German Finance Minister Olaf Scholz and European Central Bank President Christine Lagarde in Brussels, February 2020
Francois Lenoir / File Photo / Reuters

On March 18, the European Central Bank announced that it will buy an additional 750 billion euros’ worth of European corporate and government bonds this year. That means the ECB will spend a total of 1.1 trillion euros on eurozone bonds over the next nine months, the most it has ever spent on assets in so short a period of time. These extraordinary measures, intended to offset the adverse economic impacts of the coronavirus outbreak, amount to a monetary bazooka that will increase the European money supply (the ECB prints euros to buy bonds) and channel funds indirectly to the governments that issued the bonds, enabling those governments to bail out ailing businesses and provide for unemployed workers.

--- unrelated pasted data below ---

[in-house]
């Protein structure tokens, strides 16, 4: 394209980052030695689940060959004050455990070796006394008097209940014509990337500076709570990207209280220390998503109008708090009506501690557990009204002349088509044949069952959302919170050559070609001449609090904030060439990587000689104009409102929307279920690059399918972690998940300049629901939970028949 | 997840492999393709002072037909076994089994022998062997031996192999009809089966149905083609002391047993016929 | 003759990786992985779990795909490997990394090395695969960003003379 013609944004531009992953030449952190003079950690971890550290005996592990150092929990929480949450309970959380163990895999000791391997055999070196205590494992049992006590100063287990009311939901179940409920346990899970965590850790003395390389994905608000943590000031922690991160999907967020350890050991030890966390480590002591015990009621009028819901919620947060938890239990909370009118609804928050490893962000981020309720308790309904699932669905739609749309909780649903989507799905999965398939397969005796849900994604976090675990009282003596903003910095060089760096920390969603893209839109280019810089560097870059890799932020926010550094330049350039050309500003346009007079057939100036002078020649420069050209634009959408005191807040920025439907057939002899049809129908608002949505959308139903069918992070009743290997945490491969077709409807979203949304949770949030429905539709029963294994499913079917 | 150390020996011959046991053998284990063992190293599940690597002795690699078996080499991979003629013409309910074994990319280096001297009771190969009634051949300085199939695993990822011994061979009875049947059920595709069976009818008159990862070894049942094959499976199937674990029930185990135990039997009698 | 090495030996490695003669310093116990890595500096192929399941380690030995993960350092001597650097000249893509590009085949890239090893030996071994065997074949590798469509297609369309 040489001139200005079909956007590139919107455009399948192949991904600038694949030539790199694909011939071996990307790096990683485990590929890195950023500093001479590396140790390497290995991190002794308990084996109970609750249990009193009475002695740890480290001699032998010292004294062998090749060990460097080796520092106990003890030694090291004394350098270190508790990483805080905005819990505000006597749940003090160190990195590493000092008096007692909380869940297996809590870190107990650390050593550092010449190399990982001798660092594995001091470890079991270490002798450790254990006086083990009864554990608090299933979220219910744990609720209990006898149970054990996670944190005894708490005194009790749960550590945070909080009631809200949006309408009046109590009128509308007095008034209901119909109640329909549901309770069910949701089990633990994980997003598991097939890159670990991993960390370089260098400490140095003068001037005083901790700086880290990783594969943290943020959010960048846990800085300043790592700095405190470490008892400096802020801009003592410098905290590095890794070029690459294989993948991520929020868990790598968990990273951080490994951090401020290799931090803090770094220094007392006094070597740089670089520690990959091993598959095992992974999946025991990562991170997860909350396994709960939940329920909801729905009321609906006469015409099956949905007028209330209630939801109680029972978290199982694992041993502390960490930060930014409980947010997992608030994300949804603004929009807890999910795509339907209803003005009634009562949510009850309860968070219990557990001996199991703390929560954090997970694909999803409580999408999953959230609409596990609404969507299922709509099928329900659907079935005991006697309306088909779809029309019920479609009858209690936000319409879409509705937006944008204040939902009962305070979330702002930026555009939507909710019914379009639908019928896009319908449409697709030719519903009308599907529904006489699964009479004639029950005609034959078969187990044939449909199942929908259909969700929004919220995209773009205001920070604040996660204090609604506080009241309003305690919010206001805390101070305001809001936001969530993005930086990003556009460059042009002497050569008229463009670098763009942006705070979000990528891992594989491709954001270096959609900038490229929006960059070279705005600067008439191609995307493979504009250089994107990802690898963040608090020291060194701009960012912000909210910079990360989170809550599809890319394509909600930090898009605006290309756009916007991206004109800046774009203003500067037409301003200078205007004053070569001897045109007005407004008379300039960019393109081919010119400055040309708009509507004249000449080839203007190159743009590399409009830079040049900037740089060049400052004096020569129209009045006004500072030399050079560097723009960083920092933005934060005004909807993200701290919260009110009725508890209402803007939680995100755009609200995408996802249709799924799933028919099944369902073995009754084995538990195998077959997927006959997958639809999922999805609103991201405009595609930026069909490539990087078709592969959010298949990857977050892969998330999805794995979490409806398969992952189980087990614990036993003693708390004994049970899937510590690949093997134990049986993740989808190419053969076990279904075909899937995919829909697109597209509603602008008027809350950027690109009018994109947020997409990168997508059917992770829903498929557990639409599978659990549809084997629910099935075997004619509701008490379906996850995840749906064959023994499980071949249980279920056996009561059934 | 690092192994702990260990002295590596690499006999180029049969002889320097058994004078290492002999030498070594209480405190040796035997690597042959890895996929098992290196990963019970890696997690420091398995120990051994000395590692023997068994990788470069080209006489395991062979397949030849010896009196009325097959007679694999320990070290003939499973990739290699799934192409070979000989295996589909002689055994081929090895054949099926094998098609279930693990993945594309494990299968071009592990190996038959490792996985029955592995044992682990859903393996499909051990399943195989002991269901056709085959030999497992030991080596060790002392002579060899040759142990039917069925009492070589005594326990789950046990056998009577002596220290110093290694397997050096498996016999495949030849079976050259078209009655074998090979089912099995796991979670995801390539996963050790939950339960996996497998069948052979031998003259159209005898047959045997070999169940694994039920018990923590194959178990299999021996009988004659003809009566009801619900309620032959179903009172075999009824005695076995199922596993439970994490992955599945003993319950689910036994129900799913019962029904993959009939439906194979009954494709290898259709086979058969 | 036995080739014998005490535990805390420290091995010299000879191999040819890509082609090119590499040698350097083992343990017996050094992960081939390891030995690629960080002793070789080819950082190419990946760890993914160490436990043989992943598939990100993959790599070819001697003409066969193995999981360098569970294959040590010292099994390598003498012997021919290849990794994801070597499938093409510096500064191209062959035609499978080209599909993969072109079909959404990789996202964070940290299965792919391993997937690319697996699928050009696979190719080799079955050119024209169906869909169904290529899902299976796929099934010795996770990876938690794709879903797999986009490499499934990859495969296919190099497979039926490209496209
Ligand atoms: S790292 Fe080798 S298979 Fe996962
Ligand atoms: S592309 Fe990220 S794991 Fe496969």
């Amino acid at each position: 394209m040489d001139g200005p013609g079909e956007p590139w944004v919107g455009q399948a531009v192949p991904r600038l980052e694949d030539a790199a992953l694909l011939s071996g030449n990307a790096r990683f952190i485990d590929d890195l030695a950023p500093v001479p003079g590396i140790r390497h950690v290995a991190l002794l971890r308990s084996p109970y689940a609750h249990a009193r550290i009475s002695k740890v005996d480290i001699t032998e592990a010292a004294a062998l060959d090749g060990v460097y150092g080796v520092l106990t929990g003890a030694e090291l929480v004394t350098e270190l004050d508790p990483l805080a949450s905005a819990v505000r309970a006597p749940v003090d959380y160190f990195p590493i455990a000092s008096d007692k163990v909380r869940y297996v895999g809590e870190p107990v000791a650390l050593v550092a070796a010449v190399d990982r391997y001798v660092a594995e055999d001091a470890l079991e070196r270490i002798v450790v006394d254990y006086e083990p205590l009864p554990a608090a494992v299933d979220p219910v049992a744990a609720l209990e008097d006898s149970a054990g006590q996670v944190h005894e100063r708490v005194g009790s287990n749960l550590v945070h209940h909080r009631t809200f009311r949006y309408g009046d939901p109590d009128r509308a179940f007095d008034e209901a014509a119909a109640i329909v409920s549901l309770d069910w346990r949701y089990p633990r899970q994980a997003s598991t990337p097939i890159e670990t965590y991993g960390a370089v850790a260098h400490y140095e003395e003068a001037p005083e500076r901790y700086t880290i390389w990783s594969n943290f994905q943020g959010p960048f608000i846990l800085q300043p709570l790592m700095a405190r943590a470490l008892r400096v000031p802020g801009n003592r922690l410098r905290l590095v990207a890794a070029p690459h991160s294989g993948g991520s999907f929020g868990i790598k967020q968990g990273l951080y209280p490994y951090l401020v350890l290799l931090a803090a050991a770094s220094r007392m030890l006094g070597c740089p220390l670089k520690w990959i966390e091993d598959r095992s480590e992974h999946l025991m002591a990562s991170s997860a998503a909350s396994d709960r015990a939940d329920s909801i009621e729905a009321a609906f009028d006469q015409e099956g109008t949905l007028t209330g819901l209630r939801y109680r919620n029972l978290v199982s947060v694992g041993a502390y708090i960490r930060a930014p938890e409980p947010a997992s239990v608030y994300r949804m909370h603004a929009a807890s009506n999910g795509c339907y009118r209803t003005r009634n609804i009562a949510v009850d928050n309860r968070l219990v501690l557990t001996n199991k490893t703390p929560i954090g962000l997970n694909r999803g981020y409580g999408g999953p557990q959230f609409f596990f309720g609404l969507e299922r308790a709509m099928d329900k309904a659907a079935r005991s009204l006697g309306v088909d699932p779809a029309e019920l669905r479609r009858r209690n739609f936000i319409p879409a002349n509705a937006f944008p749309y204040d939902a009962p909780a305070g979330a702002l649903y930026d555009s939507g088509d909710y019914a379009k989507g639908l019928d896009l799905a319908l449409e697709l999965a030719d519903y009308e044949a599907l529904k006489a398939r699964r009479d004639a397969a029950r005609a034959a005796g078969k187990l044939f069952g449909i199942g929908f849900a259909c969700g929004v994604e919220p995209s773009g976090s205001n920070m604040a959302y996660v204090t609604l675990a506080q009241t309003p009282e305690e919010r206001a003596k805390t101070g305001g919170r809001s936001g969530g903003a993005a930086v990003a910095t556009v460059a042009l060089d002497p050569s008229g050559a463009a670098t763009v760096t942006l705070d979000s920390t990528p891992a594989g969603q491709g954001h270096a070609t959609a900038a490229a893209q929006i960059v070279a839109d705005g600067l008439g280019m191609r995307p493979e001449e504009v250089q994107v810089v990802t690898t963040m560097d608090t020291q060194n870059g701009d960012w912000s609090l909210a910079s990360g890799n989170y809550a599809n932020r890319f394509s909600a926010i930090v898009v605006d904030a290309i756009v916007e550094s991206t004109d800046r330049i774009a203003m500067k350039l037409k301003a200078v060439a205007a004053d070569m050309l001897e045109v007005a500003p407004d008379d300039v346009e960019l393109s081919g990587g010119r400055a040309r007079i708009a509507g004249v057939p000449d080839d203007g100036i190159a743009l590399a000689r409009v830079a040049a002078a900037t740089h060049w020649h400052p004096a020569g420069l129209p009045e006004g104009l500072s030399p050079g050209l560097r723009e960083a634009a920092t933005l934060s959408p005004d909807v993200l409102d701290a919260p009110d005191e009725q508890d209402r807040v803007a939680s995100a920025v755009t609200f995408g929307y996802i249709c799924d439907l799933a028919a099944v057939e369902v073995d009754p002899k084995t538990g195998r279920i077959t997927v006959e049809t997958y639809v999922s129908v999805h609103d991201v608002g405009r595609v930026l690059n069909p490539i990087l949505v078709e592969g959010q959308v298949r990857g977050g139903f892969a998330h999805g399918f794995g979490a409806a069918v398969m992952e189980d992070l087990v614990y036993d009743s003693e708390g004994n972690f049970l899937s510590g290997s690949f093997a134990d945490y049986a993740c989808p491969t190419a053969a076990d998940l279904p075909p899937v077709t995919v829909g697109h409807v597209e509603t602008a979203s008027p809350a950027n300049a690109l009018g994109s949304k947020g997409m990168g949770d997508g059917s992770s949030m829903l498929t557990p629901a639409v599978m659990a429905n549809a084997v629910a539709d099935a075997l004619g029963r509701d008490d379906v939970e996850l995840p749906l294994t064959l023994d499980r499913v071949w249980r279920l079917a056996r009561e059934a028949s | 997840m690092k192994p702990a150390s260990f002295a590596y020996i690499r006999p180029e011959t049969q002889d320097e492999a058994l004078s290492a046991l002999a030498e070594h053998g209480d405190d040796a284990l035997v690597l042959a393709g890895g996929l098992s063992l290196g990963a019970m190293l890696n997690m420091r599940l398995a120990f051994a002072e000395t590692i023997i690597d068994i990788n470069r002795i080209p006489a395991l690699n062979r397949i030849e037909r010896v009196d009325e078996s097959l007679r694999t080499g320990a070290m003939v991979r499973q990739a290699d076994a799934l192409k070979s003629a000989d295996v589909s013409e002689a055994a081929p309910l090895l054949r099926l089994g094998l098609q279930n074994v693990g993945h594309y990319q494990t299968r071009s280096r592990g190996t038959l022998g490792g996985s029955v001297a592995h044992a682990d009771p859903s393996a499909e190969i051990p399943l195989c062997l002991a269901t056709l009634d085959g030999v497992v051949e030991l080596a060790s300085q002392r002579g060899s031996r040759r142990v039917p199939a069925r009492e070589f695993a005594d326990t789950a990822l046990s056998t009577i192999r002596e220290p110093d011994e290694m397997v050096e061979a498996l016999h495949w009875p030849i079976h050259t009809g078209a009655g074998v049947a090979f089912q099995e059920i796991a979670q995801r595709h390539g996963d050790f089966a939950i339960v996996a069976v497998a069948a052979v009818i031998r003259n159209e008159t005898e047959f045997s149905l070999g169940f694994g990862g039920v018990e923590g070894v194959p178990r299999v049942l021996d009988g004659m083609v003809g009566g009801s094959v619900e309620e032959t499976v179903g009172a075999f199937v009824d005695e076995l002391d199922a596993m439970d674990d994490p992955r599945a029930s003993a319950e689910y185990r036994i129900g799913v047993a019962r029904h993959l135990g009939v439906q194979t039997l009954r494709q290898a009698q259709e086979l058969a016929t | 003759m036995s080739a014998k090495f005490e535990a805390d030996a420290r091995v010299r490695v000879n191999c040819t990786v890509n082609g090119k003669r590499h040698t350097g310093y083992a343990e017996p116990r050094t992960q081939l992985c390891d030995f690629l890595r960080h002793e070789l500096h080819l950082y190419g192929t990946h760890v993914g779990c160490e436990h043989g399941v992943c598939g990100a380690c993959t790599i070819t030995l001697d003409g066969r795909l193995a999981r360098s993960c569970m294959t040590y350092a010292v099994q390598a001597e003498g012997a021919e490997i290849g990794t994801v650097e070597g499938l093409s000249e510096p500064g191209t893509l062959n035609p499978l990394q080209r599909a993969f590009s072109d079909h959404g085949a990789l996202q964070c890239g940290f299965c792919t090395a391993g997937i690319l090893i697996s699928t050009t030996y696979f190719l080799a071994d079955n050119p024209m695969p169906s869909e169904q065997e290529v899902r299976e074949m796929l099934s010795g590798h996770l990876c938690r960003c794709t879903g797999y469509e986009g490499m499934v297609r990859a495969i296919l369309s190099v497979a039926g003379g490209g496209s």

In an additional show of force, the ECB relaxed self-imposed restrictions on its purchases of government bonds for the duration of the crisis. Previously, the ECB had promised to buy no more than one-third of

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  • ERIK JONES is Professor of European Studies and International Political Economy at the Johns Hopkins School of Advanced International Studies.
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